Aromas or flavors reminiscent of damp soil, smelling of mushrooms, forest floor or truffles. Older Bordeaux are frequently described as such.

En primeur

Method of purchasing wines when they are still in the barrel, usually considerably cheaper than at their upcoming launch.


The process of conversion of grape sugars to alcohol by yeast.

Fine wine

Exceptional wines that are classified on the basis of age and terroir, rarity, proven quality and high aging potential. The exclusive kind of wine we offer at our exchange. Here’s all you need to know.


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The impression of textures and flavors that linger in the mouth after swallowing wine. Aftertaste. 


The odors perceived in the mouth.


A wine that’s stabilized by the addition of spirits during winemaking – usually neutral, clear grape brandy. Port, sherry, madeira, moscatel, marsala and others are considered fortified.


Tasting term for wines with strong aromas and flavors of fresh fruit.


Wine that is high in alcohol.


The perception of time that flavors persist in the mouth after swallowing wine, lingering.


The process when grapes, seeds, skins, pulp and stems have their materials extracted, adding color, flavor, tannins and raw material to the wine.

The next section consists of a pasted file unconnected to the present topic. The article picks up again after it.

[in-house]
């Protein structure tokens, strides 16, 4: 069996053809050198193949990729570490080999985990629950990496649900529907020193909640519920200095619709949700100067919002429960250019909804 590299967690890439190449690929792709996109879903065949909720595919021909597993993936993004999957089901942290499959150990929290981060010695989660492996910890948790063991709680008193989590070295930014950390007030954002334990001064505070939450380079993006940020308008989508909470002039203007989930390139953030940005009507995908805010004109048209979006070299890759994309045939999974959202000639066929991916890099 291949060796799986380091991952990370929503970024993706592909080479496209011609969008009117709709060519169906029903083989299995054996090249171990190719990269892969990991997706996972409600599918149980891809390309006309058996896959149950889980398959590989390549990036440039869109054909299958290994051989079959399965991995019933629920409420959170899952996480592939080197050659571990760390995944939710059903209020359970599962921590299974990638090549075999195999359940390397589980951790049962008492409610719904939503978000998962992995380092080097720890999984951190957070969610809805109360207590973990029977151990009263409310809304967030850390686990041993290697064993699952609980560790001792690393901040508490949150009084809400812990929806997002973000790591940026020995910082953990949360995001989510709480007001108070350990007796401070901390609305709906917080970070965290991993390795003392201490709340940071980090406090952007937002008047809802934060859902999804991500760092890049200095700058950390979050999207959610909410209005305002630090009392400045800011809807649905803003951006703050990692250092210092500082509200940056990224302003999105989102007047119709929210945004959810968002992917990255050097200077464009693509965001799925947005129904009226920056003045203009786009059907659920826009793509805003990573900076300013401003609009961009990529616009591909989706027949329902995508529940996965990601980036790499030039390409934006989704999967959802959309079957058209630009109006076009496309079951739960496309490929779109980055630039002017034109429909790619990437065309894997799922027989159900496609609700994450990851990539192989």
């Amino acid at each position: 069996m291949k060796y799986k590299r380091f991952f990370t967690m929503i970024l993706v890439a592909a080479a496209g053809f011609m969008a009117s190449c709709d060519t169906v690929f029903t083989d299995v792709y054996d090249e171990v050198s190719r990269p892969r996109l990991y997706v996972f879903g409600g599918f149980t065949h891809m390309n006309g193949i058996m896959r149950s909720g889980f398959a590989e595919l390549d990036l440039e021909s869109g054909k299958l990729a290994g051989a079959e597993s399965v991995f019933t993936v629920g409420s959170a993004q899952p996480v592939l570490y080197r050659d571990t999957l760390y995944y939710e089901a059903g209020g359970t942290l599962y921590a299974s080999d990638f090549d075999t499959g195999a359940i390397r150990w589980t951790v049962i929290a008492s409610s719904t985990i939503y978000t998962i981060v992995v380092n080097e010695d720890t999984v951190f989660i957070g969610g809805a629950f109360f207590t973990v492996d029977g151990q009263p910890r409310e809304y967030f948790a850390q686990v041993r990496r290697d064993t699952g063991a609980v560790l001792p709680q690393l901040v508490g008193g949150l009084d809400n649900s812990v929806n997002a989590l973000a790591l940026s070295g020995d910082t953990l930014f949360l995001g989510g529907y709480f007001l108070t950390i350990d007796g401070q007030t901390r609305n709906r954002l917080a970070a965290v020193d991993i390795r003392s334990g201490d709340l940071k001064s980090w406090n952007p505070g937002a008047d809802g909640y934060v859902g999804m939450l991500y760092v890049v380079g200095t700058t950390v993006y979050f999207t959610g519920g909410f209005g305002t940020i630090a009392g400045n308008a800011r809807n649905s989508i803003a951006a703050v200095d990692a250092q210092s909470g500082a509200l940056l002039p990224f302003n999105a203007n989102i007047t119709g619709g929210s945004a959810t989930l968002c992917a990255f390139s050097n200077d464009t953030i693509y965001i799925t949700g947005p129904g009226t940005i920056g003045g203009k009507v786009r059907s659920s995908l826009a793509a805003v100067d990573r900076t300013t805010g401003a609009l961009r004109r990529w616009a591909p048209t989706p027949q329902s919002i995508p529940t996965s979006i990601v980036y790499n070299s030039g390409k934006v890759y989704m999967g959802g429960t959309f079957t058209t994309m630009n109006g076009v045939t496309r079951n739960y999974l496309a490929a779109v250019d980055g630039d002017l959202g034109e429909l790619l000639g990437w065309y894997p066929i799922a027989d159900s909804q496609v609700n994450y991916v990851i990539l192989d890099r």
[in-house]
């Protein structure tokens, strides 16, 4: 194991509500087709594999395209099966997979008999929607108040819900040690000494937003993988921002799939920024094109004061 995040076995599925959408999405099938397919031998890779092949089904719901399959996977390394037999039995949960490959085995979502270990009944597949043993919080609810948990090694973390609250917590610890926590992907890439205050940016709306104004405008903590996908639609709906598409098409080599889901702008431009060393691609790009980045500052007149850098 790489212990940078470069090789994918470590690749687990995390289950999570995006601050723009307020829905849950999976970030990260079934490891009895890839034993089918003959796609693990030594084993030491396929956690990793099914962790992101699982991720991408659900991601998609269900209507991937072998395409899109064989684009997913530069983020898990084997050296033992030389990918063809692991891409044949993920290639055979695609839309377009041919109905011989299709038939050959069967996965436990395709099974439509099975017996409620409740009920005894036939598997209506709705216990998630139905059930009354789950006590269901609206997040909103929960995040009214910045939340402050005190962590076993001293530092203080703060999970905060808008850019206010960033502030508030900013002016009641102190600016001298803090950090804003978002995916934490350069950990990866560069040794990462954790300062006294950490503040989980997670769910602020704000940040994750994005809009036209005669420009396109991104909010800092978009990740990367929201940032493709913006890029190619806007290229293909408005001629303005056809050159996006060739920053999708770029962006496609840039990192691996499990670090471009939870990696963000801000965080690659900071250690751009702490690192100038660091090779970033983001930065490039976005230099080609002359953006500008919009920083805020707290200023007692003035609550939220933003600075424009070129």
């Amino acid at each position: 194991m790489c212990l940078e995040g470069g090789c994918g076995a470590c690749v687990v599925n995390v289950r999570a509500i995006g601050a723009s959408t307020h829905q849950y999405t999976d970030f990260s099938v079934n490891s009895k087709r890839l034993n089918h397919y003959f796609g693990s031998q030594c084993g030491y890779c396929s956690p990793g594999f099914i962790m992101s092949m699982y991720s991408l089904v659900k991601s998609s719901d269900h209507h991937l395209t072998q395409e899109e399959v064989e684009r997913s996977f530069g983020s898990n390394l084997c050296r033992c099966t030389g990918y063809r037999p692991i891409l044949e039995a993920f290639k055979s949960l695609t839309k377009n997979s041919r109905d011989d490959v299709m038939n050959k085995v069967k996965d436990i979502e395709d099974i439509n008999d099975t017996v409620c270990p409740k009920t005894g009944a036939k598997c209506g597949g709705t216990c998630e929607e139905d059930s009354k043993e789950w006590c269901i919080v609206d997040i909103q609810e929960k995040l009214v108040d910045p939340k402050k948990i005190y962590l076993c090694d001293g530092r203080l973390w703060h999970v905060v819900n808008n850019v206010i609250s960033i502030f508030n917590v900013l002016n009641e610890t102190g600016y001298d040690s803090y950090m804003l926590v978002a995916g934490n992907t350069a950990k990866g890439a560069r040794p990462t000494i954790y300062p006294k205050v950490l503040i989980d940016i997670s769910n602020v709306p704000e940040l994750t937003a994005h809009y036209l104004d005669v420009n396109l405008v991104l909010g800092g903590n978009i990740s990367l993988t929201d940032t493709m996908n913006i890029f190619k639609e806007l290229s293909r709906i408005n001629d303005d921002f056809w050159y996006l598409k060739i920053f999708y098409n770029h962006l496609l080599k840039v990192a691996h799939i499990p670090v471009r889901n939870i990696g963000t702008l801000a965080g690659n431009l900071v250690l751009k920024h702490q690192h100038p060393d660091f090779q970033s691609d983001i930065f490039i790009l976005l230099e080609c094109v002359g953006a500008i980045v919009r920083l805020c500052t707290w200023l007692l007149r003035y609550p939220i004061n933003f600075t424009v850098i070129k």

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A 1.5 L wine bottle, equivalent to 2 standard bottles.


Wine that has aged to the point that all its elements come together, with the most balanced possible terms of aromas and flavors that include tannins, fruit and acidity.


Climate conditions in small, localized areas, as a single vineyard within a larger region or appellation.


Flavors that resemble rocks or organic matter in the taste, actually referring to sulfur compounds derived from fermentation.


Textural sensation of how a wine feels on the palate. Smooth, rough, velvety, or furry


The unfermented freshly pressed grape juice including seeds, skins and eventually stems.

New world

Wines made outside of Europe and the Mediterranean basin (which in turn are known as Old World) and that tend to be more grape and technique-oriented. More here.

Noble rot

A wine world term for botrytis, a beneficial fungus that attacks the skin of grapes and causes dehydration, resulting in natural grape juice exceptionally high in sugar. Some of the world’s finest sweet and dessert wines are affected by this mold, such as this highly appreciated Sauternes-Barsac by Château Coutet and this Beerenauslese Riesling.


Tasting term that describes the aromas and bouquets of a wine.

(More wine tasting articles)